Every single time I hear the title of Scott Baio is 46… and Pregnant I cringe. I just do. He is going to have a baby, but he is not pregnant as such. It may be cute and catchy but it rubs me the wrong way. Actually, I imagine it rubs me in about the same way that Scott’s daddy-to-be class rubs him.
The show tonight started off at said class and Scott learned that there are three types of parents — policeman, fireman, and nurturing. If my understanding is correct the first type is the authoritarian, the second type is the consoler, and the third type is the good type. To me, describing them that way feels like something of a cop out (no pun intended). By not coming up with a job title for the last one you’re separating it out from the others and instantly giving it a sort of priority before any discussion even takes place. Maybe "teacher" would be better? Just a thought.
When Scott finished examining what types his parents were and how he knew which type he would be, one of the daddies to be explained how before they had their first kid they went back to Brazil see how they were raised. Now, I thought it was a daddy-to-be class. If the gentleman in question already has a child, why is he in the class?
Scott broached the subject of heading back to Brooklyn with Renee who at first started to freak out. She wanted to know what his "agenda" was with the trip (as though Scott was heading back to see his old girlfriends). When she learned that Johnny wasn’t going however she was fine with the trip. I guess that makes sense, I can totally accept that the trip with Johnny there would be completely different than the trip without Johnny and that Renee would be less comfortable with the Johnny version. It was a nice, real, moment between the couple — she was worried about being alone and Scott just heading out to have a good time with friends. The show actually felt like reality.
It was however completely spoiled by the next moment. In the next moment, Renee propositioned Scott (as long as he was going away she wanted something to remember him by). I don’t know that it was set-up, but it certainly felt as though she was acting for the cameras (and the ridiculous camera angles didn’t help). Scott trying to stop her and then finally acquiescing also felt forced. I didn’t buy it for a second.
When we got to Brooklyn we met Scott’s good friend Anthony, Anthony’s uncle, and a bunch of other random people. Scott asked pretty much everyone he could for advice. Anthony’s uncle suggested that loving the kid was the most important thing he could do, watch and love. Scott didn’t quite believe that in this day and age he could get by with such a passive role in the rearing of his child. He didn’t fully comprehend that loving your child isn’t always the easiest thing to do (just wait till your 14 year-old comes home at 5 in the morning with her new, big, hairy, leather-clad, biker "friend" and they promptly head into her room and lock the door). Later, when Scott saw his ex-teacher she also suggested that loving the child was the most important thing he could do. By then it may have started to sink in that maybe there was more to "loving" than he imagined. He didn’t openly acknowledge it, but it had to have started to sink in.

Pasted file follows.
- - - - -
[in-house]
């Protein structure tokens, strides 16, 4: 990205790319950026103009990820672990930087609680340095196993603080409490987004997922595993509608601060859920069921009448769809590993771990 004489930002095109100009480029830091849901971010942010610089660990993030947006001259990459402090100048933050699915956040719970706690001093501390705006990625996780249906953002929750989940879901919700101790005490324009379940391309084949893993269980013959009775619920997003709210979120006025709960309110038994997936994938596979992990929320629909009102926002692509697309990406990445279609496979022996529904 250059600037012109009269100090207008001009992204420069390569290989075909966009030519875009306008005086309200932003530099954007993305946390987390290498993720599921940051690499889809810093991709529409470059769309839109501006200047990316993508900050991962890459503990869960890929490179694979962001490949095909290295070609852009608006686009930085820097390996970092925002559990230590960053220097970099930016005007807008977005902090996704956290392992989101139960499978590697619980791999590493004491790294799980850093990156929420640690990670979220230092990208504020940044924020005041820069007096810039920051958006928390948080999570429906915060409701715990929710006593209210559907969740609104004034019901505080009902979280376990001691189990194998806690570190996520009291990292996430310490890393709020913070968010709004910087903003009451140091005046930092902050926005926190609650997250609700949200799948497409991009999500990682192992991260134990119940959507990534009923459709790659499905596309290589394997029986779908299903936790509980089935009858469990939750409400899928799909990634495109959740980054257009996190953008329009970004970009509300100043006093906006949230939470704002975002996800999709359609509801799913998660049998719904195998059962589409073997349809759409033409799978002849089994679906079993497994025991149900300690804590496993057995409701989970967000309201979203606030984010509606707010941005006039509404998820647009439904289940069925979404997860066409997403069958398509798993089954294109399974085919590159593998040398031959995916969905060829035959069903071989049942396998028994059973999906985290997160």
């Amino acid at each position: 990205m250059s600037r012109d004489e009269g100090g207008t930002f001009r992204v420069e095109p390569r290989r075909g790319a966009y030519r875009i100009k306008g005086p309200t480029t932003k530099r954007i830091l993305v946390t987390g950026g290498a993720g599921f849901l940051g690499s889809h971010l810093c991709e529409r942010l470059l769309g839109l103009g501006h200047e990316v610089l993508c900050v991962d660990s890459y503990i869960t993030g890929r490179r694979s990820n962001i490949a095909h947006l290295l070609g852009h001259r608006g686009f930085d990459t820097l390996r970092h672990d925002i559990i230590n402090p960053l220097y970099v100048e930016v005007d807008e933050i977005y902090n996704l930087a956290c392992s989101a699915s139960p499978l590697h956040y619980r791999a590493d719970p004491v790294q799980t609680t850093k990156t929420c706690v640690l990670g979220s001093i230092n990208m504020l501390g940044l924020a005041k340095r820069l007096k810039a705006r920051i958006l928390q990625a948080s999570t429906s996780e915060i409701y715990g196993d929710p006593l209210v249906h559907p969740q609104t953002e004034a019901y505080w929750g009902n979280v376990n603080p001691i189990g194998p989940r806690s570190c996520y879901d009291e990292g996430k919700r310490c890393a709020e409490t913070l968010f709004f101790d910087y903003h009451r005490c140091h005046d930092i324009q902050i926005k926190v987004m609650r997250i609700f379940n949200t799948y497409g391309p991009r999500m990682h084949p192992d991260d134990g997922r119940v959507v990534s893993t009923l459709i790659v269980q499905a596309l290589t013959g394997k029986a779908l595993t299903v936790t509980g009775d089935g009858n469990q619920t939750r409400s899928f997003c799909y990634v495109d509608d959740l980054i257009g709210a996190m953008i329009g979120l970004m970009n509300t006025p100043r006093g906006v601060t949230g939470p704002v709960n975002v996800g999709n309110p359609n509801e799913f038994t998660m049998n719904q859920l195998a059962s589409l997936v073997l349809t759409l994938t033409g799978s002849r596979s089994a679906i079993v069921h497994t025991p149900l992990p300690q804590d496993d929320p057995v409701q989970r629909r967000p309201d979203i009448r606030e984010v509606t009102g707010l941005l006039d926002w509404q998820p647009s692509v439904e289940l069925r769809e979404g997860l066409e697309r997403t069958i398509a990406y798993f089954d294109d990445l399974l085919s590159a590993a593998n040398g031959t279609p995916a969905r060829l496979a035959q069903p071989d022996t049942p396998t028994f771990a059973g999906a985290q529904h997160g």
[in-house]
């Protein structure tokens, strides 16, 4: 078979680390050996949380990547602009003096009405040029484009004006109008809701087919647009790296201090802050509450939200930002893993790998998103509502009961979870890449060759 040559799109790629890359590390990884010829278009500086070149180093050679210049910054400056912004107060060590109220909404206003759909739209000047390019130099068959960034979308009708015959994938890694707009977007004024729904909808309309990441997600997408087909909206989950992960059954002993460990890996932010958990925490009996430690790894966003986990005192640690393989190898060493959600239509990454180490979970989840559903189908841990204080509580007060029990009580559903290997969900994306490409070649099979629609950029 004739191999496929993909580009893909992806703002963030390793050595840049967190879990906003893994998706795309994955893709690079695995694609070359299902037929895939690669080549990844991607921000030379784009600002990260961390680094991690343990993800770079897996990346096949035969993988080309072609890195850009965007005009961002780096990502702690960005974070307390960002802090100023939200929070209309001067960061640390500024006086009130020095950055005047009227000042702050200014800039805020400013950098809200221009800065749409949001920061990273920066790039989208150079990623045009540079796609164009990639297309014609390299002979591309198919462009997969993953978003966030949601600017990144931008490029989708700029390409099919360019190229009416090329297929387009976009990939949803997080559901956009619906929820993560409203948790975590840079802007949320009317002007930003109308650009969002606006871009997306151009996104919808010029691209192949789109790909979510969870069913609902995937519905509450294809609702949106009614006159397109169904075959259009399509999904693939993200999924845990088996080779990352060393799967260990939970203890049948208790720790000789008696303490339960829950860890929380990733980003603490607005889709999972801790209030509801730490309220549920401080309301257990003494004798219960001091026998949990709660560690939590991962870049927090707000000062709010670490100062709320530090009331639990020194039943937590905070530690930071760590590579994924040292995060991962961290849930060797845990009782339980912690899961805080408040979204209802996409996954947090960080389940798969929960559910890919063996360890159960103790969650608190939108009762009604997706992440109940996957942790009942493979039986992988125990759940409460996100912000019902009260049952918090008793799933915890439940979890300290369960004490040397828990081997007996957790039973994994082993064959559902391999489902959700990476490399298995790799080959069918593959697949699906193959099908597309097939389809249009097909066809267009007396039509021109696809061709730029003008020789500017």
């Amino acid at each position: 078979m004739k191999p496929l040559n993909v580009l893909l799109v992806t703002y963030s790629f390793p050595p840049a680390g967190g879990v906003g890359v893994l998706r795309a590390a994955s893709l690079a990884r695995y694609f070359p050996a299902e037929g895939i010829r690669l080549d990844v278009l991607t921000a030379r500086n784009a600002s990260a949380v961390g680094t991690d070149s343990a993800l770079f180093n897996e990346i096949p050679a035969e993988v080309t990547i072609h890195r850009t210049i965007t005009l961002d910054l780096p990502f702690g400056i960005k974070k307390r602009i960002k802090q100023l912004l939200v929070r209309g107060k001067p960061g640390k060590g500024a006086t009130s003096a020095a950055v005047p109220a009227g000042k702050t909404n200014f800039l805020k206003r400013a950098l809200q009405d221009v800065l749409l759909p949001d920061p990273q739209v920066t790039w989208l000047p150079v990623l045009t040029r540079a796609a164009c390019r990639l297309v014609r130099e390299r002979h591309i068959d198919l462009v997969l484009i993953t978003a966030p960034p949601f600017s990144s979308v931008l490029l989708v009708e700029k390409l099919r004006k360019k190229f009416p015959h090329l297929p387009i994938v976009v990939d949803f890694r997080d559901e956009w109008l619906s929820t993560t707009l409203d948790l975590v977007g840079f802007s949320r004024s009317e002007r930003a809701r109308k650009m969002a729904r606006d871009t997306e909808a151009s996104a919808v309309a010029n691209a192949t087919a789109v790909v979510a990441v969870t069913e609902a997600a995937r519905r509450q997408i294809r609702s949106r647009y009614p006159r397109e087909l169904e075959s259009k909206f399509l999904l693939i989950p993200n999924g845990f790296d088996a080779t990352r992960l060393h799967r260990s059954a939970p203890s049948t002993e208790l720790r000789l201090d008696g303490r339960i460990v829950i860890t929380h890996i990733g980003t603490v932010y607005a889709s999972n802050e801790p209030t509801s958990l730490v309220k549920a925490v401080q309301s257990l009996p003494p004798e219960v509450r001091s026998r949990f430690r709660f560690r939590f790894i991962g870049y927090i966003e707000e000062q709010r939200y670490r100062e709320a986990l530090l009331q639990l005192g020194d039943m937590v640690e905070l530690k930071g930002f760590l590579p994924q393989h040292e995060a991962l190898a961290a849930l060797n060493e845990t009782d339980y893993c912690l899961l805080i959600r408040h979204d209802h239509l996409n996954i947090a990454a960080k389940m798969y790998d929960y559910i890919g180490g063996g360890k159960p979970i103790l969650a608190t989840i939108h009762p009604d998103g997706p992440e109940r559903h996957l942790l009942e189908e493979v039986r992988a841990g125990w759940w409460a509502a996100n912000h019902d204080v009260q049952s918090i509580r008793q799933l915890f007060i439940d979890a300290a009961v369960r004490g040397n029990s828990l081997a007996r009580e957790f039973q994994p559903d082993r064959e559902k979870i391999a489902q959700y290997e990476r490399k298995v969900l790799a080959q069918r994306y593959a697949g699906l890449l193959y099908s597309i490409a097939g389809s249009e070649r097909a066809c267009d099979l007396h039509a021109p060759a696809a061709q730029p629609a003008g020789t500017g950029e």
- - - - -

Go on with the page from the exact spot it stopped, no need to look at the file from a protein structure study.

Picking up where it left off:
He still however needed more. Unsure of where to turn next, Scott went to church, where he broke down in tears. Scott explained to a friendly nun that he was distressed that his father wouldn’t be there to see Scott’s daughter be born and grow. The nun also suggested that love might be the most important thing involved (teaching the child to love the mom), that Scott’s father would always be watching, and that a part of Scott’s father lived on in him. Baio seemed to take this heart and feel moderately consoled. Realizing that his wife was all alone with his unborn child and that he had been away long enough he hopped on the next plane back to Los Angeles.
One other thought and maybe even a question:
- Scott and Anthony went to the old deli Scott used to hang out at. It was a great-looking, NY-style Italian deli. Scott, allegedly, went there every day after school. The deli has 152 sandwiches named after famous Italian-Americans. 152. But, none named for Scott, the famous Italian-American kid that went there every day. He was moderately miffed. I can understand that — local boy makes good, he deserves a sandwich named after him. Either that, or an autographed headshot at the local dry cleaner.
- So, my question to you — do you buy this emotional journey of Scott’s? It all seems a little far-fetched to me, the way in which he’s going about coping with the changes in his life and figuring out what kind of father to be. It feels very Hollywood and not at all Brooklyn. Has Scott changed that much or is the show less than real?
I’ve said it before and I’ll say it again, I’ll always be real, that I promise. Read the The TV and Film Guy’s Reviews and you’ll see what I mean.